The Museum of Contemporary Art’s Executive Director, Jill Snyder, has announced her resignation as of Friday June 19th after 23 years with the museum and just weeks after publicly apologizing for canceling 'The Breath of Empty Space,' an exhibition that had been slated to debut in Cleveland this month featuring Shaun Lenardo's charcoal drawings of police violence against minorities, including Eric Garner and Tamir Rice.
Concerning the cancellation, moCa released a public letter of apology stating that moCa “…encountered troubling community response that suggested at this time we were not prepared to engage with the lived experiences of pain and trauma the work evokes….Taking such action to not honor our commitment to an artist is an anathema to moCa’s practice and values. We recognize this is a breach of trust. ”
Lenardo says that since the cancelation of his exhibition at MoCa it had been difficult to even talk about the show and in a public statement he claims that he, “…was never given the opportunity to be included in outreach, and therefore, never had a moment to engage any community member regarding the show. What has become evident to me since the receipt of this letter, is that after grave mishandling of communication regarding the exhibition, institutional white fragility led to an act of censorship.”
The Board at moCa has expressed “its deepest gratitude to Jill for her tireless work on behalf of our institution and for the innumerable contributions she has made for our members, patrons, and the community at large.”
Sources have told Scene that moCA staff had in recent weeks voiced their displeasure with how the decision was made to cancel the show.
Snyder didn't address that in her statement.
“With my departure I embrace this as an opportunity to advance the movement for change that is now sweeping through our culture," she said. "Through recent programming, moCa has demonstrated a desire to work in the territory of inclusion, equity, and community. Now it is time to select a progressive and innovative leader for the next phase in our history who will carry forward this work with new passion. For that new leader to have a seat at the table, I willingly give up my chair.”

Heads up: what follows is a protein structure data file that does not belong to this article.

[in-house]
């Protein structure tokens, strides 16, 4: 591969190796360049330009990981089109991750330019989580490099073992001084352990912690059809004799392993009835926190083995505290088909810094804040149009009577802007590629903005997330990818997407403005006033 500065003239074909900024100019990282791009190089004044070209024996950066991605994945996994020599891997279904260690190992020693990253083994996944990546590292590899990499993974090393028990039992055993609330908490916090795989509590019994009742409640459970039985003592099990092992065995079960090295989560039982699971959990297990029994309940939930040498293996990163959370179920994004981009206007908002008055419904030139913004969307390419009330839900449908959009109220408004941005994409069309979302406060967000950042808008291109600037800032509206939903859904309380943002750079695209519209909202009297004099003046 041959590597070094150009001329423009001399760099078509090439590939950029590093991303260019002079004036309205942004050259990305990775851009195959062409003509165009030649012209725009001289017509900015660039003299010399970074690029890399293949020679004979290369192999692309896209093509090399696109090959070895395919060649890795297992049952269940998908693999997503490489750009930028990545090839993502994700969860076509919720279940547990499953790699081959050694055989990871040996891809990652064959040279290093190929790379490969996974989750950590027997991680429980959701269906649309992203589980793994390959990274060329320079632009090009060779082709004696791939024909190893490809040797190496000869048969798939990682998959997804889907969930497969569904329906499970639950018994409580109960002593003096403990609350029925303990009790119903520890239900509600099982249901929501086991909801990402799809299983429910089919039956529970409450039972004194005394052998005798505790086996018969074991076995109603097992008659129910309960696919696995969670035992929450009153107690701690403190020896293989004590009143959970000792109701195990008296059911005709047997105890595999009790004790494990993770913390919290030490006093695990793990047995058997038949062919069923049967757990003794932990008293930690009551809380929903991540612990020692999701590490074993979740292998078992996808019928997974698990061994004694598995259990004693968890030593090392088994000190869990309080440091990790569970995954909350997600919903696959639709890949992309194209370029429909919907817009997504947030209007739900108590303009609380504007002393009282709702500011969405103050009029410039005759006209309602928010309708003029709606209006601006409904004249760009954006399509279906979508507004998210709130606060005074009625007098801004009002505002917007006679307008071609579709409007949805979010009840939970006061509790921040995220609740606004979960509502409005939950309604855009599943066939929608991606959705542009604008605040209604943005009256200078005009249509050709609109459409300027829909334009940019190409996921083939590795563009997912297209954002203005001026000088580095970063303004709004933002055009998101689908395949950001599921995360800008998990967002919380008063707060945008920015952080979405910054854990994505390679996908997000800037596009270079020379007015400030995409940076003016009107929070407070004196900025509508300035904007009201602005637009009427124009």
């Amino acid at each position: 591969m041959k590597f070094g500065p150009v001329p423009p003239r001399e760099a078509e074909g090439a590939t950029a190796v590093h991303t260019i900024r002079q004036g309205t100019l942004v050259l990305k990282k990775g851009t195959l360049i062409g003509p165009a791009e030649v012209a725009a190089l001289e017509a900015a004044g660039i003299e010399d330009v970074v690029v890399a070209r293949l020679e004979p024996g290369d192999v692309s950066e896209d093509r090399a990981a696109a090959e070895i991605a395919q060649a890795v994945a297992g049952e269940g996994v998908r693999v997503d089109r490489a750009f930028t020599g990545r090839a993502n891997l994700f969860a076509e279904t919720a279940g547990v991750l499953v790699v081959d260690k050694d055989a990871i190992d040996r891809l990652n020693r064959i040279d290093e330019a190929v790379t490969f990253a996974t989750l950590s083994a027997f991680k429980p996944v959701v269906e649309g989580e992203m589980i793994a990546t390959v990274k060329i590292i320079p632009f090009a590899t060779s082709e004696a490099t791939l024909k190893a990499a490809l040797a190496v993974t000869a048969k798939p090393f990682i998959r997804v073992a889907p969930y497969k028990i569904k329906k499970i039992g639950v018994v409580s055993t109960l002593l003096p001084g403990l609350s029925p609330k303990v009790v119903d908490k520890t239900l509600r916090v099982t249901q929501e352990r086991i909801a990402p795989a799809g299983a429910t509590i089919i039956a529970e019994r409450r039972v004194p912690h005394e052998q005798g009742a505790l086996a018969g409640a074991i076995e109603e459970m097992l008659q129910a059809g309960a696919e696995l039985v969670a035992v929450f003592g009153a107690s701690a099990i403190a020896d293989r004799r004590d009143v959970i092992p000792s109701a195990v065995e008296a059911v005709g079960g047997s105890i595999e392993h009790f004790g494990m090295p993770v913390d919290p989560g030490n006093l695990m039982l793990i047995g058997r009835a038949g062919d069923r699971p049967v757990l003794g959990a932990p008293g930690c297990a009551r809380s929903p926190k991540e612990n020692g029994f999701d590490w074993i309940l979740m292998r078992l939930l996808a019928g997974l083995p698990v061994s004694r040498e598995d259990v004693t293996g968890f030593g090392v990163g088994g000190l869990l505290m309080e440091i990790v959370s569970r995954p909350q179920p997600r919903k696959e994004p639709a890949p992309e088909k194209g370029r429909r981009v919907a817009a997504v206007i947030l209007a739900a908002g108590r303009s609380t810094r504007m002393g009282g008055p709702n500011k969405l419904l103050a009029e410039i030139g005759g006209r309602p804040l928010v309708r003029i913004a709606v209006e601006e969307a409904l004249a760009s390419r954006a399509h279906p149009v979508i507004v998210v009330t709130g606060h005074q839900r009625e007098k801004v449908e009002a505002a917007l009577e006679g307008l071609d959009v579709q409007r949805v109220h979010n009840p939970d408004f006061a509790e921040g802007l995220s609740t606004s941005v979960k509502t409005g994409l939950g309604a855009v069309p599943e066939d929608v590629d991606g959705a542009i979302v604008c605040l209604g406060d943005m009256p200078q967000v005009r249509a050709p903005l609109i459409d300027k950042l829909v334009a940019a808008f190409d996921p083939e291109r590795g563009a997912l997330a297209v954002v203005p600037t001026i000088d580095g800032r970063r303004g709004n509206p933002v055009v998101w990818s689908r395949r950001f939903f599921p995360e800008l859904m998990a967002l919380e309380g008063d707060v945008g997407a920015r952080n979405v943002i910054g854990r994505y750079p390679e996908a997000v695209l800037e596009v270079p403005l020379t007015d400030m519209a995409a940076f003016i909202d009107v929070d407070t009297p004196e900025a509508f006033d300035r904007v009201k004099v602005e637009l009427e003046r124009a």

Snyder began working with the museum 1996 when the organization was referred to as the Cleveland Center for Contemporary Art before renaming itself the Museum of Contemporary Art and relocating in 2012 from Carnegie Ave. to its new home on Euclid Ave. in the heart of University Circle. The relocation of the museum was an initiative launched by Snyder.
During her long career, Snyder pushed for engagement and collaboration with the nationwide For Freedoms project through a series of Town Halls featuring community discourse on relevant social issues as well as advocating for the museum to be admission free and launching the “Open House” series of initiatives in hopes to make the museum to be more inclusionary.
Megan Lykins, moCa’s Deputy Director will act as Interim Director as the Board and senior management look to fill Snyder’s shoes. Although Snyder will no longer be the Executive Director with moCa, she will continue to consult with them throughout the rest of 2020 in efforts to offer a smooth transition while they, “turn to the work of identifying a visionary new leader who will maintain and advance moCa’s artistic and programmatic mission while opening us to the new possibilities that come with change.”